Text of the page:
K.J. Jones
June 17, 2006
Photos By: From the 5.0 Mustang archives
The end-product of Ford's call for something new-the SN-95/Fox-4 MustangGT. It's still front-engined and 5.0-powered-with 215 hp-and,thankfully, it's still rear-wheel-drive. During the development stage,rumors circulated that Mustang would be going to front-wheel motivationwith the SN-95. This new 'Stang was a lot more aerodynamic than priorones, and its reinforced Fox-chassis underpinnings-with more gussets andadditional bracing-made it a big hit with road racers andperformance-driving enthusiasts. The first-gen SN-95s also featured reardisc brakes as standard equipment and strut-tower bracing forengine-compartment rigidity.

Horse Sense: The '94 debut of the SN-95 (aka Fox-4) Mustang represented a pretty radical change to our favoriteride's interior/exterior appearance-especially the exterior, as therewas a light-years' difference between the new design and the '87-'93'Stangs we had come to love. It also brought us a year closer to the endof the pushrod 5.0's 16-year run, which, to some diehard 'Stangbangers,was one of the most devastating tragedies in the modern-era Mustang'shistory.

When it comes to positioning in the Mustang family's food chain, the'94-'95 'Stang, without question, can today be considered the red-headedstepchild. While they don't absolutely suck, they're still consideredthe Mustang IIs of their time by some 'Stangologists we know.

In theory, we're sure Ford had enthusiasts' best interests in mind whenit decided to make the big changes to our favorite ponycar. But thereality is that the first-gen SN-95 ('94-'95) was definitely better interms of drivetrain and chassis, with 215 hp for the GT and 240 hp forCobra models, a stiffer chassis with longer and stronger rocker panelsand roof rails on each side. Plus it was quieter and had improvedhandling characteristics, but it seemed to fall a bit short in otherareas.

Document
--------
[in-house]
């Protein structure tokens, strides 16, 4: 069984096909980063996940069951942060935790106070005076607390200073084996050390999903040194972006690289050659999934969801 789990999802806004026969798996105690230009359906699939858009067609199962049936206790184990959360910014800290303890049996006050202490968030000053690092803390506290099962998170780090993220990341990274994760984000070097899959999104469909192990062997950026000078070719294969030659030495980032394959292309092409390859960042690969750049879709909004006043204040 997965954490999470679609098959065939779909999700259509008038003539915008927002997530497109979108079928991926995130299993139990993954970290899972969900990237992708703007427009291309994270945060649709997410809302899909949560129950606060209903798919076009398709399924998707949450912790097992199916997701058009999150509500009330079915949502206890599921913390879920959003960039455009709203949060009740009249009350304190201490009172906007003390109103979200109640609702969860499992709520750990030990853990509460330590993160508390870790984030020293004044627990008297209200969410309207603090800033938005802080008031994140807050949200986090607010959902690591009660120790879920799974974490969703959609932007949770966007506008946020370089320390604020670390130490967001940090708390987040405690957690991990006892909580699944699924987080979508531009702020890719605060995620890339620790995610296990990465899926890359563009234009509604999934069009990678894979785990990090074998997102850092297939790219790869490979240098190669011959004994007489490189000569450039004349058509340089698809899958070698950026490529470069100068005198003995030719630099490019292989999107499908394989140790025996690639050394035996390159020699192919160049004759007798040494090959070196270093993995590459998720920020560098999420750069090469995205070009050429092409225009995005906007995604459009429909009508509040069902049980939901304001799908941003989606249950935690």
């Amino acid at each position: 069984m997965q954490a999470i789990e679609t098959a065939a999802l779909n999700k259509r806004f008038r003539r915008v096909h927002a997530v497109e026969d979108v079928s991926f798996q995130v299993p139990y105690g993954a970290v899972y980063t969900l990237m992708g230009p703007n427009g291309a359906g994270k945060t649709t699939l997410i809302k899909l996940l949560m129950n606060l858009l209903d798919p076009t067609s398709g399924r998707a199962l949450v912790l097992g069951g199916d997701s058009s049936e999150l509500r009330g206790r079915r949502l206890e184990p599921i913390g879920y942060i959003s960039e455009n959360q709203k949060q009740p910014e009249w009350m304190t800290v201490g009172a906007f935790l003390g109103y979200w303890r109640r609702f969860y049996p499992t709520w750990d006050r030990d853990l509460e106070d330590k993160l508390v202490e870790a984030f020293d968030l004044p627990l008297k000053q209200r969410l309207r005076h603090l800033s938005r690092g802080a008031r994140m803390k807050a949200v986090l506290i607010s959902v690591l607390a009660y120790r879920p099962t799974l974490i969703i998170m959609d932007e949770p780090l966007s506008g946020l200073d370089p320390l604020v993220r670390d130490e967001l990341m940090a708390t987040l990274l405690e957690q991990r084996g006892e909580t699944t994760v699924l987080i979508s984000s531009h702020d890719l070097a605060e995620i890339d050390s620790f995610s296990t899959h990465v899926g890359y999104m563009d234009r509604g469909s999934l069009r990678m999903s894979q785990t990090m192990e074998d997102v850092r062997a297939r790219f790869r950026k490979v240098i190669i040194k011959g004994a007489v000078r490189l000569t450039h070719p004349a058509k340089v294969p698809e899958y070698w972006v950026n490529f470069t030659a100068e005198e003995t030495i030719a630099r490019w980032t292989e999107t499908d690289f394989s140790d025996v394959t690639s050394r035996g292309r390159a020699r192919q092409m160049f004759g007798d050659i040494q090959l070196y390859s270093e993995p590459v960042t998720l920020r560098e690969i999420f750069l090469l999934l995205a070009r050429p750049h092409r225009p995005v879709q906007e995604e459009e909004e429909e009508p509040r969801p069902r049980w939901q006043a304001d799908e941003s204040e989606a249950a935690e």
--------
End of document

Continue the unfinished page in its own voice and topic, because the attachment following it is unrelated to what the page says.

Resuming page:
The '94-'95 cars were 200 pounds heavier than Fox 'Stangs-a quality thatwas frowned upon by many enthusiasts, especially in the drag-racingsector. One of the more dramatic shortcomings was the unforgivingprogramming in the EEC IV engine-management system. Enthusiasts quicklydiscovered that this deja-vu step backward opened the floodgates forfrustration, as simple bolt-on engine upgrades were almost impossible orexpensive because the aftermarket produced few '94-'95-specific 5.0parts or the critical electronics necessary for getting around thethen-newer EEC IV electronics (read more below in "Computer Science"). In asense, the cars were somewhat doomed in terms of additional performance.

As we all know, time goes on. Nothing stays the same and enthusiasts'love/hate feelings for the '94-'95 'Stangs are now leaning more towardthe "love" side, probably because of the cars' unique position inMustang history; the last Mustang GT with a pushrod 5.0engine-regardless of its electronic nuances. We saw this same trend afew years ago, when out of nowhere the carburetor-equipped '85 'Stangsexperienced a popularity boom. Maybe it's the "last of a particularfeature" novelty that causes these spikes in popularity, but the reasonthis phenomenon occurs is anyone's guess. The cars are definitely outthere in surprising abundance, and can be purchased at fairly decentprices. In some instances, first-gen SN-95s are being sold for less than'87-'93 Fox 'Stangs.

So while the SN-95 spotlight is bright, we're going to take a closerlook at the short history of '94 and '95 Mustangs and offer a fewinsights on how to make yours better.

Computer Science

The road course and winding highways were the true, natural environmentfor the '94-'95 Mustang. The cars featured a wider track, nearly aninch-longer wheelbase, and better steering geometry than the Fox'Stangs, which provided increased control during spirited runs. Thereare quite a few upgrades that can be made in the suspension area. Firstand foremost, lowering a '94-'95 is a great way to improve its handling,but adding pieces such as a torque arm and Panhard bar, bigger brakes,and a good set of performance tires really help transform these carsinto seriously fun corner-carvers.

As we mentioned, one of the biggest drawbacks of the '94-'95 Mustangswas their engine-management system. While they both relied on EEC IVtechnology, there were significant differences between the '94-'95electronics and the EEC-IV systems of '87-'93 'Stangs.

In 1994, Ford engineers were forced to make changes to EEC programmingin order to comply with stringent emissions standards. These changesseverely limited an enthusiast's ability to make powertrainmodifications because even minor upgrades usually resulted in difficultystarting the engine and poor idle quality.